”NFTs are the future,” says Limp Bizkit’s Wes Borland
Borland’s first NFTs will be launched on the S!NG platform on 29 November
The voyage from the ‘Three Magical Books of Solomon’ to a tropical location lasts a few seconds. In the background, a riff by Limp Bizkit guitarist Wes Borland is playing.
Borland is about to drop his first set of nine unique NFTs via the S!NG platform on 29 November. Speaking to Currency.com, he also revealed that a range of NFTs from Limp Bizkit will follow next year. The band, who formed in 1994 and helped pioneer the nu-metal genre, have sold over 40 million records worldwide, and recently released their sixth album, Still Sucks.
S!NG said it is currently exploring the idea of a real-world experience for the nine winning bidders, while a further nine NFTs will be dropped each day after the first auction.
The NFTs, which Currency.com was shown a preview of, all have titles drawn from the names of Biblical demons, including Balam, Purson, Paimon, Belial, Asmodeus, Vine, Beleth, Zagan and Bael. Each consists of an image designed by Borland and a 30-second piece of music on loop, while the animation aspect comes from the partnership with the platform S!NG.
“A big challenge”
“That was my challenge, a big challenge for me,” confessed Borland. “I wanted to make a piece of music consistent with my sketch. It was my only rule for this work. I didn’t want to show myself just as a guitar player but as a person. I wanted to show my very soul in this work.”
However, while Borland says he initially found getting involved with the metaverse complicated, the future relationship between the musician and NFTs seems to be interesting.
“At the beginning it was tough entering and fitting the metaverse, to be honest. But now, I do find NFTs interesting. The idea of recording a jam session with other players and recording it on an NFT sounds exciting. However, the most fascinating thing about NFTs is that you really can do whatever with them. There are NFTs of all shapes and sizes.”
That “whatever“ seems to include new work with his band.
“We’re gonna do something next year as our new record is just coming out. We’re gonna play together in 2022. Vinyl is so behind, it takes a long time for them. I think we’re gonna work on NFTs and do something really special for this record.”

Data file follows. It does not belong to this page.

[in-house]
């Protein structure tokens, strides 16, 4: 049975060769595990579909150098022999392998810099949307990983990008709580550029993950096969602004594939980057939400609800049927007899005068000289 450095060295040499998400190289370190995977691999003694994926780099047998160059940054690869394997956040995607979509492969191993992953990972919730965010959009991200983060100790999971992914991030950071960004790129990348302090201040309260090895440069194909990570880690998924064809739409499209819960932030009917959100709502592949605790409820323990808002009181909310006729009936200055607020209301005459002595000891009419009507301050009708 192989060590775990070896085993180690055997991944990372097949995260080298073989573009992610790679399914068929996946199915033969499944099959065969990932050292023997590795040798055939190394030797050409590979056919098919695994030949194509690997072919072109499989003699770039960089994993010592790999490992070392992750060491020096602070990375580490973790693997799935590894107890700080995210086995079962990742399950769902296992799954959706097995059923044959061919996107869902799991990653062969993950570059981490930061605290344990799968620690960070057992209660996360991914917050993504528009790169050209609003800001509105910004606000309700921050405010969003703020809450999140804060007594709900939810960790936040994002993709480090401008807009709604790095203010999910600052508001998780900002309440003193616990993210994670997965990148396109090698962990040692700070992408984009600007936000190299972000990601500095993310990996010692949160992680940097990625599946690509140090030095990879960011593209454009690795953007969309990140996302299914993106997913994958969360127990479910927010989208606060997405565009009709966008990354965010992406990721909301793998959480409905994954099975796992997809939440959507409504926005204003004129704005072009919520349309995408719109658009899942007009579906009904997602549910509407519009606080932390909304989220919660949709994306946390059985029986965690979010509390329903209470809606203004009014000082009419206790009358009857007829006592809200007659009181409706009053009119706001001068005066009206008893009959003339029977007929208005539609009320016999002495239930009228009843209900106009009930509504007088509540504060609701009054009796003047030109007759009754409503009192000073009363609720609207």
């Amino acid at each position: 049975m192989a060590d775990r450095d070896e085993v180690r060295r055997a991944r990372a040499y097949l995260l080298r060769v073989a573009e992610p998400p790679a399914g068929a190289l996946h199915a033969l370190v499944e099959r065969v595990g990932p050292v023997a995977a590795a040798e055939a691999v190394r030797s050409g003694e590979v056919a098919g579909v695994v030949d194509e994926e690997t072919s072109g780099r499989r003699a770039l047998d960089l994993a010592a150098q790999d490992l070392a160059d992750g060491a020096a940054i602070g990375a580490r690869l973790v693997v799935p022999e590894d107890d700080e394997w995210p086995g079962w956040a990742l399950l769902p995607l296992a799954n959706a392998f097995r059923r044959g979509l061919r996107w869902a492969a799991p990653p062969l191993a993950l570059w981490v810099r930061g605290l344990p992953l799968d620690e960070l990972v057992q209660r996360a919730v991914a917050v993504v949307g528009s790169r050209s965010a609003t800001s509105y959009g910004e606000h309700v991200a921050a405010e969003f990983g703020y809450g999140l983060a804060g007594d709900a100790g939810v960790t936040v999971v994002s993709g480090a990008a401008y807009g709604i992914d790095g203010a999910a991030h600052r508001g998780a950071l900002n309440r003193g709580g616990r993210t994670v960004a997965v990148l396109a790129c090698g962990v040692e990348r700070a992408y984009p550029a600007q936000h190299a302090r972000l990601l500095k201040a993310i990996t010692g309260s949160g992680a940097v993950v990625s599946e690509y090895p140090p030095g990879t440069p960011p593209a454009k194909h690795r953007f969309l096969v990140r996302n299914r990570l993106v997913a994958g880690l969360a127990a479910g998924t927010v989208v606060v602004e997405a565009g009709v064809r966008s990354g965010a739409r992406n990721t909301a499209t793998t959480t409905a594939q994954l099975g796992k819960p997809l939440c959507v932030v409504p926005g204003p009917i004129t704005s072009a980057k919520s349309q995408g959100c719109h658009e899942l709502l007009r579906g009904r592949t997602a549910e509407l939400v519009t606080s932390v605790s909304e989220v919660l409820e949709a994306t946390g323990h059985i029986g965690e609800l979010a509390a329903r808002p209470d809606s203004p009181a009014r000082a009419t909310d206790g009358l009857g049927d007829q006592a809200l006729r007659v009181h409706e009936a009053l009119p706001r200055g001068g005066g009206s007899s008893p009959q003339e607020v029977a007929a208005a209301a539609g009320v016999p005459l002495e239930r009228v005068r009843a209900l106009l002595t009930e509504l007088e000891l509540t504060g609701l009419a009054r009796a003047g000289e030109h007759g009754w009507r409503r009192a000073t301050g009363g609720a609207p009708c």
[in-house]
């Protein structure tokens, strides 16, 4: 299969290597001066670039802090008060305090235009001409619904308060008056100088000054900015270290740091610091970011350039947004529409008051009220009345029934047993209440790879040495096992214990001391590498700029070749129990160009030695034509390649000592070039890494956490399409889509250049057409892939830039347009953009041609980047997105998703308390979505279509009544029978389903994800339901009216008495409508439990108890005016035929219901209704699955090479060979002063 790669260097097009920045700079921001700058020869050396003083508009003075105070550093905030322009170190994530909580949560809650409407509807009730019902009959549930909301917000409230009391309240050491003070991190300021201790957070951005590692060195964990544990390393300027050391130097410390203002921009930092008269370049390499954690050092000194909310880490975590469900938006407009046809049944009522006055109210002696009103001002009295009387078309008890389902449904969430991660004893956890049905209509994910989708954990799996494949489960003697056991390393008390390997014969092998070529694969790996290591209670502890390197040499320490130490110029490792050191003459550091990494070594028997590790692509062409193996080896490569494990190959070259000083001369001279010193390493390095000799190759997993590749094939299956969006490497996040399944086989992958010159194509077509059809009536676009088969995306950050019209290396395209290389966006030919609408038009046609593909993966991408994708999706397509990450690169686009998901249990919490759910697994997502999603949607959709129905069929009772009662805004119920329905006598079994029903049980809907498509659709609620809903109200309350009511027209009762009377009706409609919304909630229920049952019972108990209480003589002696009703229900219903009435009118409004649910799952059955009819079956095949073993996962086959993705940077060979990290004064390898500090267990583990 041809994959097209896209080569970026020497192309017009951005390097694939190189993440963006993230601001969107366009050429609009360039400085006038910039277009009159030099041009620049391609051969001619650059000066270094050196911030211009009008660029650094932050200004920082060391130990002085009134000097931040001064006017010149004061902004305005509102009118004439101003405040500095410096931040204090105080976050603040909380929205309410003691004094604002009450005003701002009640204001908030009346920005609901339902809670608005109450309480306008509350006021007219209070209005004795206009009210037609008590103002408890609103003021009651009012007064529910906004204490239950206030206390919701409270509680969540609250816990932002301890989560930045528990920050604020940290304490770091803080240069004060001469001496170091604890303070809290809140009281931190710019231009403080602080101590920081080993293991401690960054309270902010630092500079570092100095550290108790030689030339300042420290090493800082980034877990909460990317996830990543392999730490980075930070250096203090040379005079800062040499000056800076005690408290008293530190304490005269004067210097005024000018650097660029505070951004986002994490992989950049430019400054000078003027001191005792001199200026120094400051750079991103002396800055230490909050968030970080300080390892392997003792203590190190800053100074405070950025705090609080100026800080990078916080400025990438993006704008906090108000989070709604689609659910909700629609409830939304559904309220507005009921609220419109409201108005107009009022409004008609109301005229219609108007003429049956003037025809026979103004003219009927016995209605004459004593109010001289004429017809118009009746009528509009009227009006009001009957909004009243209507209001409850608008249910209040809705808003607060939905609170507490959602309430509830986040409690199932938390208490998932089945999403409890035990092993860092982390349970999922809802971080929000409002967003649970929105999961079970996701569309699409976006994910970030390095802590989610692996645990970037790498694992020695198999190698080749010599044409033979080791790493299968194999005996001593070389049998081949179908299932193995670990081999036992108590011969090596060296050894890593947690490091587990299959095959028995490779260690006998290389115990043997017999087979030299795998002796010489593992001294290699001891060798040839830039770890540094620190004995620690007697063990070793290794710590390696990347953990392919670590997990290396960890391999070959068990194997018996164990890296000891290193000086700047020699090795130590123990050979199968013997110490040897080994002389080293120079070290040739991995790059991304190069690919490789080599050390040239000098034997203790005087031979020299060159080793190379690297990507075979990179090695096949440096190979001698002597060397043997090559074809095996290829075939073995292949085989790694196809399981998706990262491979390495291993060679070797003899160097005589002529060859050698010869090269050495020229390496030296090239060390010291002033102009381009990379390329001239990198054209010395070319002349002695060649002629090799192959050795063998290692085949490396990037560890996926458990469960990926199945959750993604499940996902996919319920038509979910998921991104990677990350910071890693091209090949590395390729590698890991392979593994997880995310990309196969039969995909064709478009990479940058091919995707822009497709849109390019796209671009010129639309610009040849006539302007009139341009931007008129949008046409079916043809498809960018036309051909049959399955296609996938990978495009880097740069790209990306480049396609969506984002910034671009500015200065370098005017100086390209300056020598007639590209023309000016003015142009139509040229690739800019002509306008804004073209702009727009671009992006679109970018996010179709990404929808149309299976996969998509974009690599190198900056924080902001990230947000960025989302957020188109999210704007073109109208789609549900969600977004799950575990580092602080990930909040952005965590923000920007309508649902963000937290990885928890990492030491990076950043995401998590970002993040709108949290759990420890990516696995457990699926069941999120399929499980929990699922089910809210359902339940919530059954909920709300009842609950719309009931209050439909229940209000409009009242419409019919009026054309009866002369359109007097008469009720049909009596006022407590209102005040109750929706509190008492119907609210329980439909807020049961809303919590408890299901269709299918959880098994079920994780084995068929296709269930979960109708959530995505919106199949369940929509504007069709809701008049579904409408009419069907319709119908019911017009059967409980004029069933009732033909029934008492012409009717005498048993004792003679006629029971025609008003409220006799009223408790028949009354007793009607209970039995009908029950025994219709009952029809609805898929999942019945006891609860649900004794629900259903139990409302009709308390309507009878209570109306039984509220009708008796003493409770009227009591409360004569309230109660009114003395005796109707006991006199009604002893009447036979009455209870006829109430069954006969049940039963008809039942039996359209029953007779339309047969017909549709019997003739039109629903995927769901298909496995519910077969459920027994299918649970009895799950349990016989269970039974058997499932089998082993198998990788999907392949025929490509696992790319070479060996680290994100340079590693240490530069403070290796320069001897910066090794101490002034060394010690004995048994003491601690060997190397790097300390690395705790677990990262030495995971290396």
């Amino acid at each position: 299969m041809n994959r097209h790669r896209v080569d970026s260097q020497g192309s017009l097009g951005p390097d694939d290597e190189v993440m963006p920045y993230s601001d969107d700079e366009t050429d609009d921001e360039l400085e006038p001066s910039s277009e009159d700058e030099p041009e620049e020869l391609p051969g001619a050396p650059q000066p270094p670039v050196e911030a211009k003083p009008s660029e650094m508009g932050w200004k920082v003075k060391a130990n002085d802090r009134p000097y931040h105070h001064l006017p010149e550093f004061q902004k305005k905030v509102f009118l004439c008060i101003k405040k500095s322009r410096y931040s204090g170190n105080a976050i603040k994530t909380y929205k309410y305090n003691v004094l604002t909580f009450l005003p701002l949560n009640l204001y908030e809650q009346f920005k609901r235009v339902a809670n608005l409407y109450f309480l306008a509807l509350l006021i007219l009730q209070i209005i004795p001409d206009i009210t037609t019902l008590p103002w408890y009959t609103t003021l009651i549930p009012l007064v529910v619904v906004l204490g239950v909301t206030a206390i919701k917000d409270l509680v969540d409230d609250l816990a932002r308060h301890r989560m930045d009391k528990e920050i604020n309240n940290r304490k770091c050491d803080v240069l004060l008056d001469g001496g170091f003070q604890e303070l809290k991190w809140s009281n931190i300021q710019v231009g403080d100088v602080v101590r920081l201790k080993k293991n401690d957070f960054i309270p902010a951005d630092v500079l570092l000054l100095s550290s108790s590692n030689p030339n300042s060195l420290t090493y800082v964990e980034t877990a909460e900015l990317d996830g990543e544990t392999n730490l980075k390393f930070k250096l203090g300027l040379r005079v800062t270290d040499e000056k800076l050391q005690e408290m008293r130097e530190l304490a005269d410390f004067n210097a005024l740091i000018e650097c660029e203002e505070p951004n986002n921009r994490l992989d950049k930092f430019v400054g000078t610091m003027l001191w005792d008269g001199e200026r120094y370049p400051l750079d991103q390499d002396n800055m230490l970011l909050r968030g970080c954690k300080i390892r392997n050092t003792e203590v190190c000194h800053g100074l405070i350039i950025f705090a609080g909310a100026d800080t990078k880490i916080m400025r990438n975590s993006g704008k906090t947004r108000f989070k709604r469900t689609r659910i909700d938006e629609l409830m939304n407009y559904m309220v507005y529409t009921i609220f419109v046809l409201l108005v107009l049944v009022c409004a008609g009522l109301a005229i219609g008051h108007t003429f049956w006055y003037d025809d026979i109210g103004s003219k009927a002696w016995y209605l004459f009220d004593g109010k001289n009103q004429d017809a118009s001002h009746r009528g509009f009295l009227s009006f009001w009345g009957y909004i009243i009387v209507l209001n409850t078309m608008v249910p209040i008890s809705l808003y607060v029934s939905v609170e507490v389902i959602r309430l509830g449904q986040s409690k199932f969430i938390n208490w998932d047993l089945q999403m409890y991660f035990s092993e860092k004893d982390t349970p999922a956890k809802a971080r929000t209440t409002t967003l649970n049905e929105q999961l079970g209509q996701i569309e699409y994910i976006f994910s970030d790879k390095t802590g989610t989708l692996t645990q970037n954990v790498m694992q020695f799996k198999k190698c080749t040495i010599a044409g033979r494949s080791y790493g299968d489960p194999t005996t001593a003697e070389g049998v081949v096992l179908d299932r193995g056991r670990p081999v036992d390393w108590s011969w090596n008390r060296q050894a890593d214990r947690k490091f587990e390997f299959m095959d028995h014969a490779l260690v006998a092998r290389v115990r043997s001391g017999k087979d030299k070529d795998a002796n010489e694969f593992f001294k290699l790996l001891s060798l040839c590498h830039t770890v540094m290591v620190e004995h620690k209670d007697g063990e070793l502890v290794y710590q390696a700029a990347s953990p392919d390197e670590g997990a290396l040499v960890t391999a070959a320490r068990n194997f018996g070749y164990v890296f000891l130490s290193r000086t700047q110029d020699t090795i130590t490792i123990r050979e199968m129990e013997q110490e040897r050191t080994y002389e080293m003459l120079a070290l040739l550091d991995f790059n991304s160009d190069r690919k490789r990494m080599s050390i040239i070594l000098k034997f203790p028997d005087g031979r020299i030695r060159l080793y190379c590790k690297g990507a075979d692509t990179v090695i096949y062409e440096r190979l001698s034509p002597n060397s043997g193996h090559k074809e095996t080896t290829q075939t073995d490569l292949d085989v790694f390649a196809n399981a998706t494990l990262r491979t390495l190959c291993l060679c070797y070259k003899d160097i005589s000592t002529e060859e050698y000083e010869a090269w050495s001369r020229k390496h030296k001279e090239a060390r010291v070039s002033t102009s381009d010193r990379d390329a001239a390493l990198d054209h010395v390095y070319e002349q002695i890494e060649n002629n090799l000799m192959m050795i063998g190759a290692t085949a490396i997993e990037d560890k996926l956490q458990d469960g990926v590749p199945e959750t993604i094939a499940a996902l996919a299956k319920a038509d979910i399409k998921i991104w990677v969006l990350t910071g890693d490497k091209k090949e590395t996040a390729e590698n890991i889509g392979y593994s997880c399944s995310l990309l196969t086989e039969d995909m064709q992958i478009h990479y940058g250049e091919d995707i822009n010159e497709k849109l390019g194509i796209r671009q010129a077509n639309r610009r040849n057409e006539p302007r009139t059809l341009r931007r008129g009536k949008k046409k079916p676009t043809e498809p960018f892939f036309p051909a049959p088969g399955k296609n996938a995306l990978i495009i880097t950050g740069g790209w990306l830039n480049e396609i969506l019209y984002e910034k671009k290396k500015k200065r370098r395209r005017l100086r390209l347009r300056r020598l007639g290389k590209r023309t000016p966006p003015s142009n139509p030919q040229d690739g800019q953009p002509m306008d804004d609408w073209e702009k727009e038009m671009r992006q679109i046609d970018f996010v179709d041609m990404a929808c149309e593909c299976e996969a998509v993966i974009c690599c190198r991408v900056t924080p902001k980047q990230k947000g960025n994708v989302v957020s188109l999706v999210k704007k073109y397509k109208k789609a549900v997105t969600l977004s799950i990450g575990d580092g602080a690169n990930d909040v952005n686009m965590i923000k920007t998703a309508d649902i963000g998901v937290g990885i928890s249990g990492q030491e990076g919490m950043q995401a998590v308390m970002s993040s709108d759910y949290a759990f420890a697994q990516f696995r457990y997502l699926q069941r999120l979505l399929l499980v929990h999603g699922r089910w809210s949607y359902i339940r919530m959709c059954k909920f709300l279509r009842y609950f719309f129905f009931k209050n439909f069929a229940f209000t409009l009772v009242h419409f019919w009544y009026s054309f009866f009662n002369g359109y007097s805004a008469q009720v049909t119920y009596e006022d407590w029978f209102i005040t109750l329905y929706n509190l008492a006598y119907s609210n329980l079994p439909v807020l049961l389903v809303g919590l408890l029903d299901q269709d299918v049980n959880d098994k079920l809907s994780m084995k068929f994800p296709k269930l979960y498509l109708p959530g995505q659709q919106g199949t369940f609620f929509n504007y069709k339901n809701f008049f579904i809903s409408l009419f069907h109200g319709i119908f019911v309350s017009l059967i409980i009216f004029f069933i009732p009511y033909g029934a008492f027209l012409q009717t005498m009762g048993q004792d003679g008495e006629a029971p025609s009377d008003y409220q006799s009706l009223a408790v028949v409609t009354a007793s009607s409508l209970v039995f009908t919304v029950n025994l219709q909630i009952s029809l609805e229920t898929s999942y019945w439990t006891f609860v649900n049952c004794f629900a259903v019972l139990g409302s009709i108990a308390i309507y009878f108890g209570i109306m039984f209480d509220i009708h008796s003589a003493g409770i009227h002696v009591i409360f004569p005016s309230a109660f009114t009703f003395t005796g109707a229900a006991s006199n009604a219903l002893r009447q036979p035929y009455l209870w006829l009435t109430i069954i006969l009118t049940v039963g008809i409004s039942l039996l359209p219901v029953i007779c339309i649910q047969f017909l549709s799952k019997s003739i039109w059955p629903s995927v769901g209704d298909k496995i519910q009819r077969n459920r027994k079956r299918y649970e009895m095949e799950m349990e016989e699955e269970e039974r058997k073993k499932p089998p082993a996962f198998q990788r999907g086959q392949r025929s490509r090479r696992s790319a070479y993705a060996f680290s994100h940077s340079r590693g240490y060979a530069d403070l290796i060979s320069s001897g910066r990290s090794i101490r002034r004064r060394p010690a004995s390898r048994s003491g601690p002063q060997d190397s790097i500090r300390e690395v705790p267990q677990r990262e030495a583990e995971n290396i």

While this is Borland's first NFT venture, he is no newcomer to blockchain-based technologies, being something of a cryptocurrency enthusiast himself.
“I own some cryptocurrencies but not NFTs. I haven’t seen any NFT that I liked and was affordable, and the ones that I do like are not affordable,” he said, admitting to a hint of envy for Swiss entrepreneur Ryan Zurrer, who recently secured Beeple’s Human One at a Christie’s auction for a whopping $28.9m.
Art NFTs: a new dawn for artists?
However, when such large sums are involved, there is a danger that NFTs may be seen as a mere speculative asset rather than as works of art, said Borland.
“I can compare NFT artworks to pieces by painters and sculptors who are championed by galleries. Some of them are horrible to me, but people go crazy about them. Is it because that piece is really good or because they want it as an investment? Maybe there is some overlap,” he said.
“Art NFTs are art and not an asset but an opportunity, especially to young musicians. They guarantee royalties on secondary sales for the first time as well, and that is important to me – art and music have been too much devalued in these last few years.”
“People are so used to having music for free. Apps like Spotify don’t work for artists. Think about a middle-level band: they must have another job to support their career or produce their album. With NFTs, they've got the possibility to live just with their music”.
“Finally, you get the possibility to have direct contact with your fans, and that’s great”.
S!NG said that no gas fee is going to be paid for the NFTs minted on the Ethereum blockchain, as the tokens are minted in-house.
The floor price of the nine initial one-of-one NFTs will be $100 per piece. The sale doesn’t cover commercial rights.
The Washington-based company says it aims to make music NFTs affordable to every fan. “I would rather sell 1 million NFTs for just $1 than one NFT for $1m,” said CEO Geoff Osler.